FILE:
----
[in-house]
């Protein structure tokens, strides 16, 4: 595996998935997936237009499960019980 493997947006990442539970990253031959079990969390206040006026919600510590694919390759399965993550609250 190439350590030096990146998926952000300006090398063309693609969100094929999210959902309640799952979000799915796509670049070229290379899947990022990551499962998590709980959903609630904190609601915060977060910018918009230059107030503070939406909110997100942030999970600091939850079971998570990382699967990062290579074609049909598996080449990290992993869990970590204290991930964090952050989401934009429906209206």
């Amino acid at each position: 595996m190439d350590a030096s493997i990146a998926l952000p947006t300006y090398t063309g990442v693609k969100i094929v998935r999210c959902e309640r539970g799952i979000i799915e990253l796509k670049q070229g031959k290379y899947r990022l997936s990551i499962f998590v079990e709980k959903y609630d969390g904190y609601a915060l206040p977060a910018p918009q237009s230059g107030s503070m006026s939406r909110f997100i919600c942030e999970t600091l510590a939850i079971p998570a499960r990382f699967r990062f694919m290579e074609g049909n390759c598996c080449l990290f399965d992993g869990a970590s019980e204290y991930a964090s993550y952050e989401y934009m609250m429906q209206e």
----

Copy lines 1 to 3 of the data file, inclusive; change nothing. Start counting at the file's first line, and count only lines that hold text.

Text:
[in-house]
């Protein structure tokens, strides 16, 4: 595996998935997936237009499960019980 493997947006990442539970990253031959079990969390206040006026919600510590694919390759399965993550609250 190439350590030096990146998926952000300006090398063309693609969100094929999210959902309640799952979000799915796509670049070229290379899947990022990551499962998590709980959903609630904190609601915060977060910018918009230059107030503070939406909110997100942030999970600091939850079971998570990382699967990062290579074609049909598996080449990290992993869990970590204290991930964090952050989401934009429906209206």
């Amino acid at each position: 595996m190439d350590a030096s493997i990146a998926l952000p947006t300006y090398t063309g990442v693609k969100i094929v998935r999210c959902e309640r539970g799952i979000i799915e990253l796509k670049q070229g031959k290379y899947r990022l997936s990551i499962f998590v079990e709980k959903y609630d969390g904190y609601a915060l206040p977060a910018p918009q237009s230059g107030s503070m006026s939406r909110f997100i919600c942030e999970t600091l510590a939850i079971p998570a499960r990382f699967r990062f694919m290579e074609g049909n390759c598996c080449l990290f399965d992993g869990a970590s019980e204290y991930a964090s993550y952050e989401y934009m609250m429906q209206e």